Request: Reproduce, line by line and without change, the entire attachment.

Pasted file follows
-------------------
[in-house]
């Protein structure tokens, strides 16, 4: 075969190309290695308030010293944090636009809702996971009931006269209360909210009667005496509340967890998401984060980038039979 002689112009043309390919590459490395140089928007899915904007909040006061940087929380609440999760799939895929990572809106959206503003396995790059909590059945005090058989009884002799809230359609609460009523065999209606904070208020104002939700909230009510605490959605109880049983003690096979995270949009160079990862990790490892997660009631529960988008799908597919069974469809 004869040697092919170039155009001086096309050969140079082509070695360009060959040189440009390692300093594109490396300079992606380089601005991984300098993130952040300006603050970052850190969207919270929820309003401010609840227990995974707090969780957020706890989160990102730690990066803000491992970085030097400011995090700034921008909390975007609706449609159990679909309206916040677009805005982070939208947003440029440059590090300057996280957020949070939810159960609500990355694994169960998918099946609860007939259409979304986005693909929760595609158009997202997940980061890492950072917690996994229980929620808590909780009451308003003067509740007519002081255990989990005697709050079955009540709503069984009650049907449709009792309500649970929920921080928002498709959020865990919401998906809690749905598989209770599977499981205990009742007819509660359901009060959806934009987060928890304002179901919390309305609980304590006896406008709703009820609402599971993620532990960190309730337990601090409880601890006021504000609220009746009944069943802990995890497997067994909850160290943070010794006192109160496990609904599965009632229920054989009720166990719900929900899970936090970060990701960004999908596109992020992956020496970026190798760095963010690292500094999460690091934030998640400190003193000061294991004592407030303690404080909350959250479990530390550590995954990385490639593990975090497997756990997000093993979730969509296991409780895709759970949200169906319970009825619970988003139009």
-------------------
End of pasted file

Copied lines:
[in-house]
């Protein structure tokens, strides 16, 4: 075969190309290695308030010293944090636009809702996971009931006269209360909210009667005496509340967890998401984060980038039979 002689112009043309390919590459490395140089928007899915904007909040006061940087929380609440999760799939895929990572809106959206503003396995790059909590059945005090058989009884002799809230359609609460009523065999209606904070208020104002939700909230009510605490959605109880049983003690096979995270949009160079990862990790490892997660009631529960988008799908597919069974469809 004869040697092919170039155009001086096309050969140079082509070695360009060959040189440009390692300093594109490396300079992606380089601005991984300098993130952040300006603050970052850190969207919270929820309003401010609840227990995974707090969780957020706890989160990102730690990066803000491992970085030097400011995090700034921008909390975007609706449609159990679909309206916040677009805005982070939208947003440029440059590090300057996280957020949070939810159960609500990355694994169960998918099946609860007939259409979304986005693909929760595609158009997202997940980061890492950072917690996994229980929620808590909780009451308003003067509740007519002081255990989990005697709050079955009540709503069984009650049907449709009792309500649970929920921080928002498709959020865990919401998906809690749905598989209770599977499981205990009742007819509660359901009060959806934009987060928890304002179901919390309305609980304590006896406008709703009820609402599971993620532990960190309730337990601090409880601890006021504000609220009746009944069943802990995890497997067994909850160290943070010794006192109160496990609904599965009632229920054989009720166990719900929900899970936090970060990701960004999908596109992020992956020496970026190798760095963010690292500094999460690091934030998640400190003193000061294991004592407030303690404080909350959250479990530390550590995954990385490639593990975090497997756990997000093993979730969509296991409780895709759970949200169906319970009825619970988003139009």